Image 3: Excerpt from The Perfect Art of Canning and Preserving.

In this way, she was able to produce canned jams, jellies, marmalades, preserves, butters, syrups, and branded fruits. Withserspoon clearly understood what she was talking about and truly considered canning and preservation to be an art.   

Finally, let’s consider modern canning methods that utilize the same basic principle but take advantage of modern technology. The two most common being pressure canning and atmospheric steam canning. Pressure canning, which is mainly for low acid foods such as vegetables and meat, uses pressure to create temperatures above boiling capable of effectively heating foods that carry more potent bacteria. Achieving higher temperatures creates a higher sterile environment inside the can, ensuring that there is no unwanted growth of bacteria. Pressure canning would have been a housewife’s dream in the 19th century as she would be able to preserve all kinds of nutritious meats for winter. On the other hand, atmospheric steam canners are mainly used for high acid foods like in water bath canning. It is currently the newest canning method and differs from pressure canning in that it operates under atmospheric pressure and at the boiling point of water instead of above. Both of these canning methods use expensive appliances with pressure cookers being the least pricey at approximately 200 dollars and atmospheric pressure cookers can cost up to 10,000 dollars! There is no doubt that water bathing remains the cheapest and safest way of canning, and it all started with a contest to win 12,000 francs.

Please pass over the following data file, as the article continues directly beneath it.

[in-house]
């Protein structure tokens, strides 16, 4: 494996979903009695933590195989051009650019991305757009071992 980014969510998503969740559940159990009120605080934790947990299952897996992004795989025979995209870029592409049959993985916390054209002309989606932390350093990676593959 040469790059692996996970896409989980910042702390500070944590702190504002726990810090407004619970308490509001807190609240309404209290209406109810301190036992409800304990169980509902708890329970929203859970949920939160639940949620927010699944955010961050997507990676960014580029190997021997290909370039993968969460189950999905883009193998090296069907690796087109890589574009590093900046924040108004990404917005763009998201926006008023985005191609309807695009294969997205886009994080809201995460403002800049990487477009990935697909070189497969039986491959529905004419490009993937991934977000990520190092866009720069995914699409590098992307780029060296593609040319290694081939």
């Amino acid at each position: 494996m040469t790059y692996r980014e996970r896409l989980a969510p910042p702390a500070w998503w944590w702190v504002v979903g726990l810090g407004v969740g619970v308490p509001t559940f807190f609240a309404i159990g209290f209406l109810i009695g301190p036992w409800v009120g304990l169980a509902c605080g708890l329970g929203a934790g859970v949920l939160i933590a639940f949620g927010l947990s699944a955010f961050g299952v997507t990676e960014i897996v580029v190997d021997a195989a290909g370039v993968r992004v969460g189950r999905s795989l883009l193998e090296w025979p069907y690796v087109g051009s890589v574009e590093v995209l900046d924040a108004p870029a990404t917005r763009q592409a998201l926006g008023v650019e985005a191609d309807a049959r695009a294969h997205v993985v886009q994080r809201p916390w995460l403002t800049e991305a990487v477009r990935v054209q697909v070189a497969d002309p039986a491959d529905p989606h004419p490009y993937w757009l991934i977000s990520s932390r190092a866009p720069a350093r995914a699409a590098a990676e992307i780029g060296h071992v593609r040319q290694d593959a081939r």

Image 4: Pressure Cooker vs Atmospheric Pressure Cooker. Both photographs obtained from Amazon.  


  1. Adamant, Ashley, Tarre B Smith, Beth, Lisa Smith, Lourdes, Timmy, Leslie, et al. “Pressure Canning: Beginners Guide.” Practical Self Reliance, October 27, 2022. 
  2. Appert, Nicolas. The Art of Preserving All Kinds of Animal and Vegetable Substances for Several Years. Seconded. London: Cox and Baylis, 1812. 
  3. “Canning Techniques.” Twice as Tasty, March 2, 2018. 
  4. “Historical Origins of Food Preservation.” National Center for Home Food Preservation | NCHFP Publications. Accessed December 3, 2022. 
  5. “How to Use an Atmospheric Steam Canner.” Penn State Extension. Accessed December 4, 2022. 
  6. Martin, Kalea. “How Napoleon Influenced the Canned Food Industry.” Tasting Table. Tasting Table, May 12, 2022. 
  7. Meredith, Leda. “The Brief History of Canning Food.” The Spruce Eats. The Spruce Eats, October 2, 2019.   
  8. “Pasteurization.” Environmental Health, February 24, 2017.,%3D%20all%20bacteria%20are%20destroyed). 
  9. Witherspoon, Edna. The Perfect Art of Canning and Preserving. London: Butterick Pub. Co., 1891.